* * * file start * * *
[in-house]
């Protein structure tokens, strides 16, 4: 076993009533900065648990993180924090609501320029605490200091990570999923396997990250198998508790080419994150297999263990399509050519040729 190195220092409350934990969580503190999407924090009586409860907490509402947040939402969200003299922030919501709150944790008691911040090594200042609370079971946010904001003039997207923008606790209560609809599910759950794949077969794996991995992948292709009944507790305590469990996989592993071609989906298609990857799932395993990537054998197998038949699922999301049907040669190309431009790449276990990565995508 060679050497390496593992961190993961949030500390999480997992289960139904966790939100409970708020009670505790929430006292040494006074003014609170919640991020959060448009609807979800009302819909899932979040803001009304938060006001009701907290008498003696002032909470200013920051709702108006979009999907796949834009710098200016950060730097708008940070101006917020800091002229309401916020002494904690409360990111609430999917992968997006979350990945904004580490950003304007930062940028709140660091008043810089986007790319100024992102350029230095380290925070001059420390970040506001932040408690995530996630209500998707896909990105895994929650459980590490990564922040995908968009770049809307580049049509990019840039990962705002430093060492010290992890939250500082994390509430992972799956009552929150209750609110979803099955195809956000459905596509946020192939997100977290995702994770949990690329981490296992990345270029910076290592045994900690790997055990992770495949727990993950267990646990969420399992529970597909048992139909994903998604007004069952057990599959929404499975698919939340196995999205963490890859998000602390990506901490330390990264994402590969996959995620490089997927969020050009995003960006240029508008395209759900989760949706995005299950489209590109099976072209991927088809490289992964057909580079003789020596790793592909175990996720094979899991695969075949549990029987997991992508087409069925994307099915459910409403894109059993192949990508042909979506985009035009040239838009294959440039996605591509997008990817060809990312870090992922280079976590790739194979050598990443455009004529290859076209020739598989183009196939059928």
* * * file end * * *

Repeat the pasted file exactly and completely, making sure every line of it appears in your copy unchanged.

[in-house]
């Protein structure tokens, strides 16, 4: 076993009533900065648990993180924090609501320029605490200091990570999923396997990250198998508790080419994150297999263990399509050519040729 190195220092409350934990969580503190999407924090009586409860907490509402947040939402969200003299922030919501709150944790008691911040090594200042609370079971946010904001003039997207923008606790209560609809599910759950794949077969794996991995992948292709009944507790305590469990996989592993071609989906298609990857799932395993990537054998197998038949699922999301049907040669190309431009790449276990990565995508 060679050497390496593992961190993961949030500390999480997992289960139904966790939100409970708020009670505790929430006292040494006074003014609170919640991020959060448009609807979800009302819909899932979040803001009304938060006001009701907290008498003696002032909470200013920051709702108006979009999907796949834009710098200016950060730097708008940070101006917020800091002229309401916020002494904690409360990111609430999917992968997006979350990945904004580490950003304007930062940028709140660091008043810089986007790319100024992102350029230095380290925070001059420390970040506001932040408690995530996630209500998707896909990105895994929650459980590490990564922040995908968009770049809307580049049509990019840039990962705002430093060492010290992890939250500082994390509430992972799956009552929150209750609110979803099955195809956000459905596509946020192939997100977290995702994770949990690329981490296992990345270029910076290592045994900690790997055990992770495949727990993950267990646990969420399992529970597909048992139909994903998604007004069952057990599959929404499975698919939340196995999205963490890859998000602390990506901490330390990264994402590969996959995620490089997927969020050009995003960006240029508008395209759900989760949706995005299950489209590109099976072209991927088809490289992964057909580079003789020596790793592909175990996720094979899991695969075949549990029987997991992508087409069925994307099915459910409403894109059993192949990508042909979506985009035009040239838009294959440039996605591509997008990817060809990312870090992922280079976590790739194979050598990443455009004529290859076209020739598989183009196939059928």